As the new year begins, we set our sights toward spring sports, and that means baseball season! For our youth athletes, this means they have a couple of months before the season starts (in the mid-Atlantic region). There are some obvious factors that differentiate 10-year-old athletes vs. 30+ year old athletes, but there also some differences that may not be as obvious. In Part 1 of this series we will discuss our first consideration: developing skills and physical qualities that will help them to reach the highest possible level in the long-term.

Developing Skills and Physical Qualities

Most parents, coaches, and players would agree that being the best 10 or 12-year-old, is not nearly as important or impactful as being the best 18, 22, or 25-year-old. However, this time period still presents a significant opportunity to develop a few specific skills and physical qualities. Skills and qualities such as; speed, throwing velocity, command, bat speed, the ability to hit the ball in the air, and a wide variety of movement skill and adjustability.

Taking a short-term view of athlete development means training youth athletes to hit the ball on the ground and just throw strikes, because that is likely to result in success at the lower levels of competition. A long-term view would be understanding that there may be some growing pains as development occurs in the form of walks and flyouts, but ultimately the focus on skill and physical development will benefit the athlete to a greater degree.

The Importance of Throwing Velocity and Power

A few of the significant differences between youth athletes and adults, and more and less proficient youth athletes, are their level of coordination and their strength/power.

Throwing a ball from 46-60ft and trying to get it over a plate that is 17 inches wide is hard enough without the added pressure and yelling from parents and coaches. Cuing athletes to “just throw strikes” means that they will likely change their throwing pattern and intent to accommodate this singular goal.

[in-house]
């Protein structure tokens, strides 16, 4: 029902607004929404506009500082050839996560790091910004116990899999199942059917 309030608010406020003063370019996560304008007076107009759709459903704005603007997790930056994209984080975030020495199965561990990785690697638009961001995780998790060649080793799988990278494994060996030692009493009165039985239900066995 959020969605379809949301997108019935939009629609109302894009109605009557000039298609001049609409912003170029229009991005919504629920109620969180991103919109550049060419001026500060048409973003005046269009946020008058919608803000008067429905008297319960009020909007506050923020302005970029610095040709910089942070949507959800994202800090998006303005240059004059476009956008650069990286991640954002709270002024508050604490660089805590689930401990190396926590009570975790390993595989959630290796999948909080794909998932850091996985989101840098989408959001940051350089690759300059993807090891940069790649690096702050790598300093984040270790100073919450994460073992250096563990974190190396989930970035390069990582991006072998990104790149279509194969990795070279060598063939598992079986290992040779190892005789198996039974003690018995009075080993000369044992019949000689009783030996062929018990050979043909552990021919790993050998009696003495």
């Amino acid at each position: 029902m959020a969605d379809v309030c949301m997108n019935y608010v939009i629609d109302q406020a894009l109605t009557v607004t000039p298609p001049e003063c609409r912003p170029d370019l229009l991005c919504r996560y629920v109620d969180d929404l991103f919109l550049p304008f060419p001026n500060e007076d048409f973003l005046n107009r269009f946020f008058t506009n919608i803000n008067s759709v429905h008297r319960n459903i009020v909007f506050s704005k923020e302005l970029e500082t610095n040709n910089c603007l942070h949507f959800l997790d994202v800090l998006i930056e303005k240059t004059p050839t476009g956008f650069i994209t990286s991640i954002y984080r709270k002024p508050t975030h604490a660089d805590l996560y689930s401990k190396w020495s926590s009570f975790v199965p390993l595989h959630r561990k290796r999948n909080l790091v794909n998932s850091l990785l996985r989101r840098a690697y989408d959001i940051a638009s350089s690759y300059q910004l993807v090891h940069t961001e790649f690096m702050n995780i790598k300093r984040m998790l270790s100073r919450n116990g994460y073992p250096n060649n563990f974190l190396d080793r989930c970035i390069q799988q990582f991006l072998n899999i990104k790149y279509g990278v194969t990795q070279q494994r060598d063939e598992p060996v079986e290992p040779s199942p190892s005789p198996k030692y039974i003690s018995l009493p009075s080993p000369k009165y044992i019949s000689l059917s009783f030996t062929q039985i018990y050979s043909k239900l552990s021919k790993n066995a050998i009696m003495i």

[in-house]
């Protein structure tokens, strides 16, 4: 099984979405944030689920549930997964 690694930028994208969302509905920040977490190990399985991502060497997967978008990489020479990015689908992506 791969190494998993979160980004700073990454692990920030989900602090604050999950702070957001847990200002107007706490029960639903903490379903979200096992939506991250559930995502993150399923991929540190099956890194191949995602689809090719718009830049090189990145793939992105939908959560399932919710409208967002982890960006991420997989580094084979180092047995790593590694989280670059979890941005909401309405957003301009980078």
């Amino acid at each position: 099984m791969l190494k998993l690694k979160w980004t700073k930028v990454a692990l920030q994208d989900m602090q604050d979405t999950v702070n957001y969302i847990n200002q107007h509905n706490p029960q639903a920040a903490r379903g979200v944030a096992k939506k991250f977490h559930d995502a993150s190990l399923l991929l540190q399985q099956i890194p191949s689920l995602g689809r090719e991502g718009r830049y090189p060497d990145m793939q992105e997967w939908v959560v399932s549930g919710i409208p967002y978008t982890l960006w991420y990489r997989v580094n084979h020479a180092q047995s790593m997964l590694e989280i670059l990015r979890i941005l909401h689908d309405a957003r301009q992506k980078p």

From a pitching perspective, increased pitch velocity often results in improved off-speed pitches, more flexibility within the zone, and a reduction in overall success from hitters. From a position playing perspective, increased throwing velocity often results in more outs, even without perfect handling, as more plays can be made from the deep parts of the field. On the hitting side of things, the same is true, as velocity increases for pitchers and in-fielders, fielding improves and a ball hit on the ground is not as valuable. To help illustrate this point, slugging percentage on ground balls in MLB in 2021 was .266 on ground balls, compared to .692 on fly balls, and .905 on line drives (Verducci, 2022). So, while the goal is to hit line drives, if a mishit occurs, it’s better for it to be in the air than on the ground.

Whether you are throwing or hitting, command and the ability to make contact are still foundational skills, but they are only part of the puzzle.

Windows of Adaptation

Another reason to train for speed in terms of throwing velocity, bat speed, and sprinting speed, is the window of adaptation that is present for athletes at this stage. As athletes develop there are various fitness qualities that can be trained more effectively than others. While athletes are in a pre-pubescent stage speed is the quality with the greatest opportunity for development. Based on widely accepted long term athletic development (LTAD) models it is suggested that boys ages 7-9 and 13-16 are able to maximally adapt to speed training (ADM, 2022). This means that the pre-pubescent stage is the ideal time to focus on limb velocity before muscle mass and significant strength are added as athletes grow.

Puberty and Muscle Mass